Mother Nature’s Signal Flares

Mother Nature's Signal Flares

My first brush with the life-threatening nature of western wildfires came on a sizzling-hot day in October 1973. My Pitzer classmate John Warfel ’74, then living in a dilapidated cabin in Palmer Canyon, had been asked by his landlord to clear space around the structure in case fire swept through the Claremont foothills. Channeling Tom Sawyer, he regaled a group of Eastern transplants, not least this fresh-faced sophomore, with the joys of cutting back yucca, trimming scrub oaks and hacking through sharp-bladed grasses. He forgot to mention poison oak. By the end of the day, we were dehydrated, sunburned and red-rashed, but had succeeded in opening up about a 100-foot swath.

The poison-oak scars remain, as does the chilling realization that that ramshackle abode, if still standing 30 years later, would have burned in October 2003 when the Padua Fire tore through Palmer Canyon.

Since then, Claremont’s hillsides have been relatively wildfirefree. But that could change quickly, as the December 2017 quartet of fires—the Thomas, Creek, Rye and Skirball—demonstrated. What fueled them (the climate-charged lengthening of Southern California’s fire season and the drought-desiccated landscape) at some point will turn our skies black. Now would be a good time to decrease, where possible, the odds of the next devastating inferno.

First, some caveats. We will never excise fire from the land and should not. The chaparral ecosystem, which dominates the region’s high ground, is fire-adapted for a reason. This region burns. The vast majority of our fires across time have been anthropogenic— human caused. The ignition sources are many, but the results can be beneficial. Fire regenerates landscapes, as the Claremont Hills Wilderness Park, which the Padua Fire torched, attests.

The problem comes when wildfire collides with the built environment. The Thomas Fire, which burned more than 280,000 acres in Ventura and Santa Barbara counties, incinerated suburban subdivisions and urban streetscapes. Nature, in a flash, can destroy our best-laid plans.

That does not relieve us of the responsibility of planning. For foothill communities nestled into the San Gabriels, from Claremont to La Cañada Flintridge, that means controlling development within what CalFire calls Fire Hazard Severity Zones. Planning boards and zoning commissions must alter their practice of green lighting every housing development in every canyon, foothill and ridgetop. These subdivisions are among those that burned this past year. Another strategy that Monrovia, Glendora and Claremont have pursued has been to purchase uphill land and developmental rights from willing sellers, extending the buffer zone available for housing developments downhill.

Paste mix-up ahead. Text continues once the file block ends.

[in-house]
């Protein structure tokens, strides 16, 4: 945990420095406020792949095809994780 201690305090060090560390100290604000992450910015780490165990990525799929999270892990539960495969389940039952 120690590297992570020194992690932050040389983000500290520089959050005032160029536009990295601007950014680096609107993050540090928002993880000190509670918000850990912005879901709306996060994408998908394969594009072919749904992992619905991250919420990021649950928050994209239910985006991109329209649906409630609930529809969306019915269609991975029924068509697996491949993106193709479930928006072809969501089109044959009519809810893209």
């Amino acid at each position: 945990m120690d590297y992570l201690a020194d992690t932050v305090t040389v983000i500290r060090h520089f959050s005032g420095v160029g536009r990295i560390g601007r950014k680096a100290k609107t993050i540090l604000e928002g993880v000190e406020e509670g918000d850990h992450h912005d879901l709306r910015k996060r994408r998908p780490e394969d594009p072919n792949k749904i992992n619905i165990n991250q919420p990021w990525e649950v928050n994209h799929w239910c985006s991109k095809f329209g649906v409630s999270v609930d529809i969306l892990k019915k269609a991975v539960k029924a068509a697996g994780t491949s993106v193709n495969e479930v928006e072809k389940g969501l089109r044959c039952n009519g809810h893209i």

We must scale up this proactive approach. One possibility is for communities and county governments to devise a “fire-and-flood-zone bond.” Its revenues would buy currently open land and purchase from willing sellers those homes incinerated in wildland fire or destroyed by subsequent mudslides, such as ravaged Montecito.

Regardless of funding format, this region-wide initiative must be done and soon. The climate drivers that have been drying out the US southwest since the ’80s will continue in force across the twenty-first century and beyond. This is accelerating the incidents of dangerous fires and floods, making the need for more defensible and open space even more crucial in the coming months and years. It is past time for local politicians, policymakers and citizens to pay attention to the climate-change signal flares if we are to have a chance to build smarter and more resilient communities in the nation’s everwidening disaster zones.

Char Miller ’75 teaches in the Environmental Analysis Program at Pomona College. His recent books include Not So Golden State: Sustainability vs the California Dream; America’s Great National Forests, Wildernesses & Grasslands; and Where There’s Smoke: The Environmental Science, Public Policy, and Politics of Marijuana.

Char Miller’s commentary appears in Pitzer’s Spring/Summer 2018 Participant. Read the full magazine online at: